As part of his prize for winning the SelfHelp Africa Science for Development Award at the National BT Young Scientist and Technology Exhibition 2013, Fergus Jayes, (17), a sixth year in Clonakilty Community College, travelled to Uganda in conjunction with a school study with SelfHelp Africa in February 2014.
Fergus’ goal was to field test a solar powered fridge, which he invented with two other students, and outline its efficiency in a real life scenario, possibly seriously enhancing the consumption of safe stored food and storage of medicinal supplies. Fergus speaks about his experience in Africa and how the trip affected his outlook on life.
IMAGE ABOVE: Fergus Jayes (wearing sunglasses) pictured in Uganda.
The first thing you experience once the plane doors open might not be the most expected occurrence; the overwhelming stench of years and years of burned fabric, dead wood and all manners of items. You can only wonder what you’ve got yourself into, as the first step into the unknown is always the hardest. Africa’s beauty is matched only by it’s danger, was our coordinators message.
As we hurtled towards our first hotel in Kampala, the capital city of Uganda, we must have locked eyes with over a thousand school children stumbling on the side of the road. I wish we could describe the looks we shared. Their eyes shimmered with desire. They desired to see from our eyes, learn about our world, experience just a taste of it. I had won this trip for my invention of a solar powered fridge along with two others who were unfortunately unable to attend. We amassed our idea through our one goal: If we can’t give them our world, then we must strive to make theirs more similar. I was truly hell bent on succeeding by field testing our fridge, and making a difference like SelfHelp Africa has done on so many occasions in previous years.
At the SelfHelp Africa office in Kampala, I was delighted to learn the fridge worked perfectly when I tested it. I had proven the simplest ideas could make the biggest differences.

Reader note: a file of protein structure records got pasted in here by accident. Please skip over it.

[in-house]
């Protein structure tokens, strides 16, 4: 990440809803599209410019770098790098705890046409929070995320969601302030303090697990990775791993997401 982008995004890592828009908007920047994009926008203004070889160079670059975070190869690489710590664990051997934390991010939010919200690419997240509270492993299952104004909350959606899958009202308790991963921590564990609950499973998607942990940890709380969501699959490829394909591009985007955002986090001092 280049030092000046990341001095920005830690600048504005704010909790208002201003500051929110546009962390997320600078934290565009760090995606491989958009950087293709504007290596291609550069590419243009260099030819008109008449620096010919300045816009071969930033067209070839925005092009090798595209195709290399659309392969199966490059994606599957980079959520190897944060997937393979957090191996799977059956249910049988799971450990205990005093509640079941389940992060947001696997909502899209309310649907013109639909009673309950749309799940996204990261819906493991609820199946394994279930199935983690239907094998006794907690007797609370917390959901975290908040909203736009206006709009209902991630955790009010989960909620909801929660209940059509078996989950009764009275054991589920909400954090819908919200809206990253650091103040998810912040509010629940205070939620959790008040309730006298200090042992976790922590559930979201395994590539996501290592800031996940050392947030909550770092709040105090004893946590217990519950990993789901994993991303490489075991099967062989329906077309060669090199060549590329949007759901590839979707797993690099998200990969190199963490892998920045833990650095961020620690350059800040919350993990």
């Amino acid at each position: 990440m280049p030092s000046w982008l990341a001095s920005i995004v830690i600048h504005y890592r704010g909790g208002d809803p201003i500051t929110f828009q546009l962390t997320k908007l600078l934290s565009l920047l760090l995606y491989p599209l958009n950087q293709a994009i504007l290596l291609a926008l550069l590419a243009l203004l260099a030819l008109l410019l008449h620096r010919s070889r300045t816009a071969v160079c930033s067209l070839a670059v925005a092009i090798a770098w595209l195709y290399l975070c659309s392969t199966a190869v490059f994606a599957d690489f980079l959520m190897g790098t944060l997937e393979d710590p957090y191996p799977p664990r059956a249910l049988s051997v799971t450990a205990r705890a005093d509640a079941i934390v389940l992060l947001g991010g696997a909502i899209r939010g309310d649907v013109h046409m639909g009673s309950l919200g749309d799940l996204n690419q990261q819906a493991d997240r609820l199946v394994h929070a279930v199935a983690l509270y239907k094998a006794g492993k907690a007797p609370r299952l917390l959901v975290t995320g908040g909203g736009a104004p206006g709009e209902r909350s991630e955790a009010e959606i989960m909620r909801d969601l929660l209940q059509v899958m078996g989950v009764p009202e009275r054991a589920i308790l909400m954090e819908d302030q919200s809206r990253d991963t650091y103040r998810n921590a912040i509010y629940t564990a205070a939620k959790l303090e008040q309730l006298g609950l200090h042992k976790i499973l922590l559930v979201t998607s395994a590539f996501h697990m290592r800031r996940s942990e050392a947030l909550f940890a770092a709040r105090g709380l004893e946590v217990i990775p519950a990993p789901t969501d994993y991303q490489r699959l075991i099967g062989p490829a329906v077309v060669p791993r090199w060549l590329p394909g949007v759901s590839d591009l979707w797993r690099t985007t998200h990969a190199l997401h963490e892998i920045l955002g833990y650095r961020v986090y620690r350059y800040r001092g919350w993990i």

It was shortly after we left the city, that we encountered the first sign of poverty. As traffic had begun to halt, I looked over to a ravaged sidewalk. Lying there was a girl possibly my own age, yet the way her limbs moved so feebly suggested a life span beyond what I imagined. In her arms were folds of mud-stricken blankets from which the cries of an infant could be heard. She shifted unsteadily, and then ambled towards our jeep. Hand outstretched, mumbling incoherent words, she pleaded with us indignantly. She looked me in the eye for a brief second, and I recoiled as if stung. The driver who was clearly acquainted with this scenario, calmly put up the window and drove off. The jeep was eerily quiet, I hadn’t moved a muscle. No amount of preparation can prepare you for what you see in Africa. I will never forget the pleading look she gave me, where every day you never know when death can wait around the corner. It is not a life I would wish on my worst enemy.
Outside Kampala, we began to enter more rugged terrain, as we glided through fields of golden corn, which lit up amongst the smoke rising in the distance. A village came into sight, several hastily constructed mud shacks. As we emerged from our jeeps, the children gazed at us like we were aliens. The girls in our group fawned over the babies, and quickly became impossible to separate. I was too busy overcome with the sheer complexity of the landscape that had unfolded before me. Halfway across the world yet it seemed as if it was an alternate world altogether. As if the world had taken everything I had previously known, and perspectively outlined the creases that were invisible to the naked eye. The villages we saw were in a dire state. Children ran half naked ignoring the half-hearted attempts to calm down by their skeletal parents.
Over the following days, we visited pre-orated cave paintings, which told stories from centuries past. We trekked long and hard through the intense and unyielding sun, which delivered rays of up to 40 degrees Celsius and beyond. At the end, three others and myself decided to partake in a mini soccer match with a group of local boys. Despite us being twice their size and age, we were left in awe of their skill. All they had was a circular tuft of cotten hastily wrapped in rope.
We finally visited a local school in Kumi, which allowed us a break from the constant supply of lizards invading our bedrooms. I have never met a more polite and disciplined group of children. English being one of their primary languages, we were able to engage in lengthy conversations with them. They were delighted to learn we had brought many gifts for them. I gifted my favourite Cork jersey to one, who was perplexed by it’s meaning. We also engaged them in a hurling game, which they were naturals at. During their goodbyes, many stood up without hesitation and publicly thanked us for our generosity, bringing a tear to many of our eyes. I decided then to leave my working model of the solar fridge for them, to keep and use. I have never regretted that decision.
The people of Uganda are the most sincere and welcoming people I have ever met. I saw things I’ve never imagined of and it’s only strengthened my resolve to improve their lives. It was my privilege and honour to meet such a fantastic people and I would recommend any individual to try this life-changing experience.